Every year about this time, we write about the chemistry of lava erupting from Kilauea volcano.
In previous articles, we have discussed the significance of monitoring subtle changes in the chemical composition of new lava. With specialized equipment, we can monitor the composition of crystals grown within the lava, the uncrystalized glass that quenched around them at sampling time, and the tiny remnants of the parent magma frozen within the crystals, or melt inclusion, to assess conditions of magma storage and transport within Kilauea volcano.
The crystals and glass can tell us the amount of time that was spent and the depth through which this magma traversed before being erupted at the earth’s surface. Analyzing the melt inclusions can tell us about the source of the magma batch before it started its upward journey. This information, along with volcano seismicity, deformation, gas emissions and eruptive behavior, is the core of our multifaceted approach to understanding and forecasting the behavior of ongoing summit and east rift zone eruptions of Kilauea.
For the last decade, near-vent lava samples collected by HVO geologists were shipped to the Cascade Volcano Observatory in Vancouver, Wash., where they were carefully examined and processed. This has worked pretty well, because most of the analytical work is accomplished using specialized lab facilities on the mainland. However, it was usually weeks to months before lab results were available.
When there are sudden and significant changes in eruptive activity, quick results are needed to determine whether the lava composition has changed. For this reason, HVO started a cooperative program with the geology department at the University of Hawaii at Hilo 18 months ago. The program promotes sharing of some routine responsibilities related to petrologic monitoring of Kilauea, while training and educating prospective scientists at the same time.
Under the direction of Cheryl Gansecki, students and staff at University of Hawaii at Hilo have been trained in HVO’s protocol for the processing and preparation of lava samples. The school group has also added its own methods and instrumentation to the effort. The project is funded by the U.S. Geological Survey through a cooperative agreement between the Hawaiian Volcano Observatory and UH-Hilo, administered by the Center for the Study of Active Volcanoes.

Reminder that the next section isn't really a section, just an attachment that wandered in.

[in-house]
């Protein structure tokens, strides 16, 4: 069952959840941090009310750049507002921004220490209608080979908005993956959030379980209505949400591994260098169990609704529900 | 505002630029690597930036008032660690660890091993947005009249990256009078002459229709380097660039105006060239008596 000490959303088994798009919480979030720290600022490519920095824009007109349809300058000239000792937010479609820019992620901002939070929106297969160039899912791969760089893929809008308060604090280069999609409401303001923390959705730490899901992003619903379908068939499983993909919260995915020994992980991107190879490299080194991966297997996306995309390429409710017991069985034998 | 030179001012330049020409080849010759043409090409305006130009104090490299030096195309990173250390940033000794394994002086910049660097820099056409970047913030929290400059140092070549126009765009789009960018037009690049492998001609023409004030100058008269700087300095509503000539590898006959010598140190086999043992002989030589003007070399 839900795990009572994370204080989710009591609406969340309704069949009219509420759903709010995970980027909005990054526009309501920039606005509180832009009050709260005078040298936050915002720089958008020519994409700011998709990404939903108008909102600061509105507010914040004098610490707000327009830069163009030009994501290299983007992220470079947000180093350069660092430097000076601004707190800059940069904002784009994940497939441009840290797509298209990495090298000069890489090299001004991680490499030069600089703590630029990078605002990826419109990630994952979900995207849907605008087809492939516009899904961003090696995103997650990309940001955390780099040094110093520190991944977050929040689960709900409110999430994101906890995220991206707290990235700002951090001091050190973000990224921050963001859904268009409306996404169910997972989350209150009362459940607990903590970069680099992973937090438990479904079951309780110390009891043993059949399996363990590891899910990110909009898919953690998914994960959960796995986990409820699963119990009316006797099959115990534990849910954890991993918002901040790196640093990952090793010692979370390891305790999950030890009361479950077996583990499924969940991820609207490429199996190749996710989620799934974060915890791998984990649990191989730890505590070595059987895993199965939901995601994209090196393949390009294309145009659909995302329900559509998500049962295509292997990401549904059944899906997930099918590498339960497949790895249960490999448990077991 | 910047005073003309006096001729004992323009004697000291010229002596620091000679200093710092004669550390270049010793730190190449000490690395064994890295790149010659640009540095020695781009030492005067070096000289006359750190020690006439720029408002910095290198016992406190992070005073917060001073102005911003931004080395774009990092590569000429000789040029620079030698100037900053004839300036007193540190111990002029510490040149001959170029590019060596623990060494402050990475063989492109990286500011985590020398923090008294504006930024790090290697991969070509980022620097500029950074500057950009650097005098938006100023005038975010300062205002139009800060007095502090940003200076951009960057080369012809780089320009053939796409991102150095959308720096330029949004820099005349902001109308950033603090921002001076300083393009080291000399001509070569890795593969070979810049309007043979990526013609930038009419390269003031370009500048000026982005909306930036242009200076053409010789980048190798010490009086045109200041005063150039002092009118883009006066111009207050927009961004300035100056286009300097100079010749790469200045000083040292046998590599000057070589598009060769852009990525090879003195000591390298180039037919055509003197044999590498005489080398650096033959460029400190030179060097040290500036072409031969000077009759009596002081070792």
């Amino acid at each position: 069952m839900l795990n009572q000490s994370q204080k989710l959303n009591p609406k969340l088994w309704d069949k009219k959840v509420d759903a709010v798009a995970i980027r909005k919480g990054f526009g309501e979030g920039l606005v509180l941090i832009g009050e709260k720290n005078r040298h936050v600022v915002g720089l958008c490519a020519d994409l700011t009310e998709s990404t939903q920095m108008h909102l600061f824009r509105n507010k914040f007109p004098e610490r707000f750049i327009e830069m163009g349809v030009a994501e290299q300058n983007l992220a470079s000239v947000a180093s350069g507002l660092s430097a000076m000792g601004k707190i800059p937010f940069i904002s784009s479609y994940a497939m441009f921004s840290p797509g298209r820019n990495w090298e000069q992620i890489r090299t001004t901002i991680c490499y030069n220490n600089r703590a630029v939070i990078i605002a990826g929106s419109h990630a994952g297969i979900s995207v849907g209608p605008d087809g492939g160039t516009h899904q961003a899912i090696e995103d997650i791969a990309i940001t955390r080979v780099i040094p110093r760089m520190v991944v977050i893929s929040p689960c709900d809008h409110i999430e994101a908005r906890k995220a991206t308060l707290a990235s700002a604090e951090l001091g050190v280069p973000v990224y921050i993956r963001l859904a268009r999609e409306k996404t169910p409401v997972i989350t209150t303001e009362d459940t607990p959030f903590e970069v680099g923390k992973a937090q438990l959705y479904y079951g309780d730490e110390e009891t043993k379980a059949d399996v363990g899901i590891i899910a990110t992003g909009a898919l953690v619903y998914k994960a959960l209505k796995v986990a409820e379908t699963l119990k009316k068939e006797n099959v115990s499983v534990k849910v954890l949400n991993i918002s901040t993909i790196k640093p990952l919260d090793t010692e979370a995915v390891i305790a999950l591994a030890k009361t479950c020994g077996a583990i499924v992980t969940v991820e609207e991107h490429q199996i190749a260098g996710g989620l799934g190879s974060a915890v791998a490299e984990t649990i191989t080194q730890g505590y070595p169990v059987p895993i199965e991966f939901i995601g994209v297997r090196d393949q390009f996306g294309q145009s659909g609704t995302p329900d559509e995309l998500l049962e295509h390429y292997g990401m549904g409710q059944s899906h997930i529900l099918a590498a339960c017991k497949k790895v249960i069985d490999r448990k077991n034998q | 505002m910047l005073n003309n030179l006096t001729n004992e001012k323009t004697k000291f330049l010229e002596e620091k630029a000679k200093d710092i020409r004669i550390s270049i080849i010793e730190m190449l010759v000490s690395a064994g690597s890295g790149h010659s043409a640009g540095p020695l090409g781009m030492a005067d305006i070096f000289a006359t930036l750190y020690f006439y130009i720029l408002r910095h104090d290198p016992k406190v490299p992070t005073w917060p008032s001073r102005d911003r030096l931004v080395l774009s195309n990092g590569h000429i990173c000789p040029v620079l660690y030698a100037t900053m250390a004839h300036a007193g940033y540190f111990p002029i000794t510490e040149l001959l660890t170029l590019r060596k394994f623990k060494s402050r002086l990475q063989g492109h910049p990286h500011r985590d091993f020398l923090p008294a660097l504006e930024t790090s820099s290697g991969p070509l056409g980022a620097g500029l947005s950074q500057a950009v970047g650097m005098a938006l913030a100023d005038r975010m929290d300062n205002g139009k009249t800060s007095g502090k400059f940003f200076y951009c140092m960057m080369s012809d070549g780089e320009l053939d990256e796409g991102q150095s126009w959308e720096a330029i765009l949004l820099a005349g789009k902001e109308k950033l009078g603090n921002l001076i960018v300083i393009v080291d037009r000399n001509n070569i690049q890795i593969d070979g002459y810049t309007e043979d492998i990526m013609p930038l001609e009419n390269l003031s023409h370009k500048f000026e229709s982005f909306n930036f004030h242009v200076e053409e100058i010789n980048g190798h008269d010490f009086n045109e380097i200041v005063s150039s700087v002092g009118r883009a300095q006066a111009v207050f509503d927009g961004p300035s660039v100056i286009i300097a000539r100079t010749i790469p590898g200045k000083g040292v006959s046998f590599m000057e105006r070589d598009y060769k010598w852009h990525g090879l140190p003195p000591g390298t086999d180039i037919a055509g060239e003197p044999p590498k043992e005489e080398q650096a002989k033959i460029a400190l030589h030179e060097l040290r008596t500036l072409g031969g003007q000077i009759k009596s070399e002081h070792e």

Now, when lava is sampled in and around Puu Oo, or Pele’s hair is collected at Halemaumau, the samples are sent directly to the University of Hawaii at Hilo’s geology department. There, a geologist provides a brief summary of character and appearance of samples, along with assessments of the abundance of any crystals observed in the raw samples. Any apparent changes in the eruption samples, or the lack of changes, are immediately communicated to HVO scientists.
Portions of larger samples are carefully separated for more specialized analysis in mainland laboratories, and then rapid trace-element analyses are performed using an X-ray fluorescence instrument to detect possible changes in the magma source. After that, finely polished grain-mounts of carefully selected crystals and lava fragments are prepared for detailed analysis on the mainland, using very narrow X-ray beams capable of resolving chemical changes finer than 0.002 inches. Finally, a scanning electron microscope is used to image crystal textures and to obtain qualitative analyses for mineral identification compositions and glasses in Kilauea grain mounts and melt inclusions. This work by UH-Hilo provides an eloquent array of targets for quick quantitative analysis of Kilauea eruption samples while enabling efficient use of more specialized instruments available only on the mainland.
Results so far indicate that the program is working well, confirming that no significant changes have occurred in the magma source. The partnership provides a local collaborator for routine hazard-related HVO petrology tasks while providing new opportunities and experience for staff and students at the university. This addition to our eruption-monitoring routine has added advantages of rapid turnaround of lava-chemistry information for immediate use in monitoring and forecasting eruptive activity in Hawaii.
Kilauea activity update
A lava lake within Halemaumau produced nighttime glow that was visible via HVO’s webcam during the past week. As of Thursday, the lava level for the week had been relatively steady, generally staying around 151 to 157 feet below the rim of the overlook crater.
On Kilauea’s east rift zone, the Kahaualea 2 flow continued to be active northeast of Puu Oo. The active flow front was 5.1 miles northeast of the vent on Puu Oo when last measured March 21, and no significant advancement has occurred since. Webcam images indicate that small, lava-sparked forest fires continue to burn.
There were no earthquakes felt in the past week on Hawaii Island.
Visit hvo.wr.usgs.gov for past Volcano Awareness Month articles and current Kilauea, Mauna Loa and Hualalai activity updates, recent volcano photos and recent earthquakes. Call 967-8862 for a Kilauea summary. Email questions to askHVO@usgs.gov.
Volcano Watch is a weekly article and activity update written by scientists at U.S. Geological Survey’s Hawaiian Volcano Observatory.